What Are the Benefits of Eating Kiwi Fruit?


Kiwi (also known as kiwi fruit or kiwifruit) was introduced to New Zealand from China around 1906, and though it isn’t related to the green gooseberry, New Zealanders called this unusual fruit “Chinese gooseberry,” probably because both berries have pale green flesh. Later, as New Zealand became a primary kiwi-producing nation, and as foreign demand for the fruit increased, they renamed the fruit after their national bird, the kiwi. Over the years, the kiwi has emerged from the status of an exotic delicacy to a highly popular fruit that is widely consumed (and grown) in the United States.

Kiwi is deceptively plain in appearance. Beneath its fuzzy brown surface you’ll find brilliant pale green flesh speckled with a ring of tiny edible black seeds. Delicate, tart, sweet, and complex in flavor, kiwi is a berry that can be delightfully refreshing when eaten on its own. It also serves as a colorful garnish for a variety of dishes.

Types of Kiwi

The most common type of kiwi in the markets is the green Hayward (though it will only be labeled “kiwifruit”). Other types may also be available in specialty markets. Here is a sampling of varieties of kiwi:

Gold: Gold kiwis have bronze skin and a pointed cap at one end. Inside, the flesh is mustard-colored. The texture, when firm-ripe, is similar to a green kiwi, but when fully ripe becomes almost custard-like. The flavor is multilayered and complex, blending lemon, strawberry, and banana.

Hardy: This is one of several varieties of kiwi designed to withstand colder temperatures. Once only available to home gardeners, these small, smooth-skinned, grape-sized kiwis are becoming more commercially available. They are sold in the market as baby kiwis or grape kiwis. Their flavor is similar to other kiwis, with an intriguing blend of tart and sweet. They can be eaten skin and all.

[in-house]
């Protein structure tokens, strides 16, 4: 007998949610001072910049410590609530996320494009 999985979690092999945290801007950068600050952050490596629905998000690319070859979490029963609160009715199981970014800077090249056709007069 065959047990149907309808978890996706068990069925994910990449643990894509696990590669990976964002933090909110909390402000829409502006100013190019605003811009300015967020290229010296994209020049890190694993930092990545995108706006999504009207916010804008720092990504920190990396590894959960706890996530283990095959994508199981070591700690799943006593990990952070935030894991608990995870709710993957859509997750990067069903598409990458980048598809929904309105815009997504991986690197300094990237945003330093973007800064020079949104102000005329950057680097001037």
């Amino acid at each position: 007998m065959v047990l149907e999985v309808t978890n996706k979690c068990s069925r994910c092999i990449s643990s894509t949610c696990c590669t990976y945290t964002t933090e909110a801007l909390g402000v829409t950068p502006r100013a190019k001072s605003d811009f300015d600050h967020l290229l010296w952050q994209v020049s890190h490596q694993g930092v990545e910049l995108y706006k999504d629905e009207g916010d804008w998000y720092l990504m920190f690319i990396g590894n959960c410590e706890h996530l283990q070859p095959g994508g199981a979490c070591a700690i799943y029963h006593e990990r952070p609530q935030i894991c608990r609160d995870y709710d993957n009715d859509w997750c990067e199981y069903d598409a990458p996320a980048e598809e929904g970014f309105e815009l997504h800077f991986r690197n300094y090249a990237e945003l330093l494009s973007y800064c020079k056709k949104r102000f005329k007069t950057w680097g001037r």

Hayward: There are over 50 species of fruit that belong to kiwi’s genus, but by far the most common variety is the Hayward, which is green-fleshed and covered with brown fuzz.

Kolomikta: Another type of kiwi designed to withstand colder temperatures, this variety is also called Arctic kiwifruit. It is smaller than the Hayward. Ounce for ounce, kolomikta kiwi’s vitamin C content is 10 times higher than that of Hayward kiwis.



One cup of sliced kiwifruit provides 5g of fiber. The Institute of Medicine recommends most adult women consume at least 25g of fiber daily and men, 38g. Fiber can help fill you up, keep your digestive system running well and may help lower cholesterol.


In 1 cup of kiwi, you get over 270 percent of the recommended dietary allowance for vitamin C. Vitamin C acts as an antioxidant, scavenging free radicals in your body to help prevent disease. It is also essential to the formation and repair of tissue, particularly cartilage, blood vessels, tendons and skin. Kiwi is also a source of vitamin K, with 1 cup offering 89 percent of the RDA. Vitamin K helps with blood clotting and absorption of vitamin D. Kiwi also provides 13 percent of the RDA for vitamin E and 11 percent for folate in a 1-cup serving.


Potassium is a mineral that helps keep your body’s fluids and other minerals in balance. Too little potassium may lead to weakness, stroke and irregular heartbeat. One cup of kiwi contains 552mg of potassium, more than the 467mg found in a small banana. A potassium-rich diet helps to control blood pressure.

Low Calorie

Choosing kiwifruit as a snack in lieu of higher calorie fare can help you control your weight. One medium-sized fruit has just 46 calories, and a full cup of kiwi slices contains 108 calories, about the same amount as a medium banana. Use kiwi to replace half of your morning cereal to save calories; add it to cottage cheese for a high-protein, low-calorie snack; or blend it into a smoothie with mint leaves and strawberries.

Source: http://www.livestrong.com/

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